Hardap Seeks Own Solutions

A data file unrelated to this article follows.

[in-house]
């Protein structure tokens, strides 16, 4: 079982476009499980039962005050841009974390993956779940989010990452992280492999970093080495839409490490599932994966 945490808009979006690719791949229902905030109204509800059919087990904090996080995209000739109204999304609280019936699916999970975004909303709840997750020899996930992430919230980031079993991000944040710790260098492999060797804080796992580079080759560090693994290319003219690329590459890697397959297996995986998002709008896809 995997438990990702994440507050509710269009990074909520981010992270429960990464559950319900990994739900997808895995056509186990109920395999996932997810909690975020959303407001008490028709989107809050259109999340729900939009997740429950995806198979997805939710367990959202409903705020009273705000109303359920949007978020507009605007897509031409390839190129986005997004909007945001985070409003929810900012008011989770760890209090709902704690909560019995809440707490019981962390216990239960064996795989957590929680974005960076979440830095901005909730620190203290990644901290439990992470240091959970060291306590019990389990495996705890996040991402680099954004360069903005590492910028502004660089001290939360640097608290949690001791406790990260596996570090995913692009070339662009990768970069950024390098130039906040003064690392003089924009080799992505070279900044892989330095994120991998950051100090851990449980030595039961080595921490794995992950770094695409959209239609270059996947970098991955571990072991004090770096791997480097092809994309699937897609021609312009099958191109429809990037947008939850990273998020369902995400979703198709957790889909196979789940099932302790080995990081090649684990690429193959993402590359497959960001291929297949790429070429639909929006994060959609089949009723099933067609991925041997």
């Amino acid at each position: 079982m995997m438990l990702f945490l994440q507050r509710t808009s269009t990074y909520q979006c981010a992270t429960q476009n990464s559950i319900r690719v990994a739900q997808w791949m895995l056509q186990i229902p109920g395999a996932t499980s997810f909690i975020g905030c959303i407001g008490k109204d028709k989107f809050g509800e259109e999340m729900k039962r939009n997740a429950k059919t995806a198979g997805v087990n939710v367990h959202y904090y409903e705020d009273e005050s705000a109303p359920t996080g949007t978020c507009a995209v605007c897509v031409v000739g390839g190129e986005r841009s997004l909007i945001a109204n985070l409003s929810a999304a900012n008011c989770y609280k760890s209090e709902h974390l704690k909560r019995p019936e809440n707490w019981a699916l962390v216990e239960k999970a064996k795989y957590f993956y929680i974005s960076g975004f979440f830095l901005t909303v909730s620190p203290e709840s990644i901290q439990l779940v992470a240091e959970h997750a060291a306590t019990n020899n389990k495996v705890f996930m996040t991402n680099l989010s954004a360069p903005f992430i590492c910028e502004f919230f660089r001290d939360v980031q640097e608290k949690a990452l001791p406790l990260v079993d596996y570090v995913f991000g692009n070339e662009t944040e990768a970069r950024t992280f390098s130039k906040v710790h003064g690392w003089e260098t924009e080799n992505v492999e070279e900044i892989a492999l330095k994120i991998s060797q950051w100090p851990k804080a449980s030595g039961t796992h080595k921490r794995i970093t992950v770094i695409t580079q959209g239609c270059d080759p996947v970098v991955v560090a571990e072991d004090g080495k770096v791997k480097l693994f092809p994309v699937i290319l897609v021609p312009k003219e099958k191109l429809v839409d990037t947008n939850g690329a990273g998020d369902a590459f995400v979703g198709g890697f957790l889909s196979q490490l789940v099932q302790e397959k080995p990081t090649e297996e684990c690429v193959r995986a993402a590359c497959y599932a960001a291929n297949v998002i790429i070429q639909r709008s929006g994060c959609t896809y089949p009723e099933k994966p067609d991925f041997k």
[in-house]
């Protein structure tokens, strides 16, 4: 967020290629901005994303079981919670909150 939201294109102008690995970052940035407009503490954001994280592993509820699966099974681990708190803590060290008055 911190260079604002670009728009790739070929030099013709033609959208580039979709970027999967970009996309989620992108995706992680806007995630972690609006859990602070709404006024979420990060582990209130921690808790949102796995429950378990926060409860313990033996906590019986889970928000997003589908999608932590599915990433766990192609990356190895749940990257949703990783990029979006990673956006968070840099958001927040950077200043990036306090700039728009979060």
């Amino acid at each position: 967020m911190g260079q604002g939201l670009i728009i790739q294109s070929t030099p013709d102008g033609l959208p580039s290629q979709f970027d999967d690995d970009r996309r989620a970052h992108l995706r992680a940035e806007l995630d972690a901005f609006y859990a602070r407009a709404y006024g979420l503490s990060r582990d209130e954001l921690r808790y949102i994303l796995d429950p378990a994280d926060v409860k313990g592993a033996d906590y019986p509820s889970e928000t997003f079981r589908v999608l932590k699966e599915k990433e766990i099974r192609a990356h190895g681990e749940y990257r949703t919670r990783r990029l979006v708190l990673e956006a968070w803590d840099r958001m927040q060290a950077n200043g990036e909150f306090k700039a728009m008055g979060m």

By Hoandi! Gaeb MARIENTAL Hardap has become the first region in the country to set up an emergency consultative forum to address problems faced by local authorities and municipalities in the region collectively. Speaking to New Era, the Acting Chief Regional Officer of the Hardap Region, Charles Tjijenda, said the establishment of the Hardap Regional Consultative Forum was necessitated by mounting problems such as the flooding of Mariental and the increasing cutting-off of basic services, such as electricity and water to some communities in the area. ‘The Hardap Regional Council has realised now that some local authorities will not be able to survive on their own, as consumers in most villages are extremely poor and not able to pay their dues punctually. Hence the decision to establish the forum in order to look at common problems and seek solutions collectively,” he said. Tjijenda said the forum would at the right moment also approach the Office of the president to solicit support for those local authorities that cannot be self-reliant due to the increasing inflationary economic conditions. The first meeting of the forum will take place before the end of the year to work out modalities for the future operations of the forum, he said. “We hope that we will through this forum be able to distribute resources and skills to other areas which are not able to go it alone. For instance, we can exchange accountants and other skilled workers from those villages which are doing well with their books with those who are less fortunate in order to spread good governance throughout the region,” Tjijenda said. Earlier, electricity supply was cut off to the villages of Gideon, Kalkrand and MaltahÃÆ’Æ‘Æ‘ÃÆ”šÃ‚¶he, nearly resulting in a humanitarian crisis at these towns. Approached for comment, Hardap Regional Governor Katrina Hanse said the establishment of the Hardap Regional Consultative Forum is a drive to reduce dependency on the central government. “We want to help ourselves first at regional level, before approaching the central government for assistance.” During a joint meeting of all local authorities in September, Governor Hanse issued a stern warning to local authorities to apply stricter financial discipline and to stop mismanagement of funds or face tough action. She said local authorities must set workable methods and strategies that would enable them to deliver basic services to their communities on a cost-recovery basis. “It is important for us to cope with the ever-increasing inflationary economic conditions in the country.” The governor said the understanding that central government should spearhead development initiatives at local level is wrong and cannot be entertained. “The overall aims and objectives of embarking on the process of decentralization are based on the assumption that when people are allowed to manage their own resources there will be less wastage and people affected will be more responsible,” she said.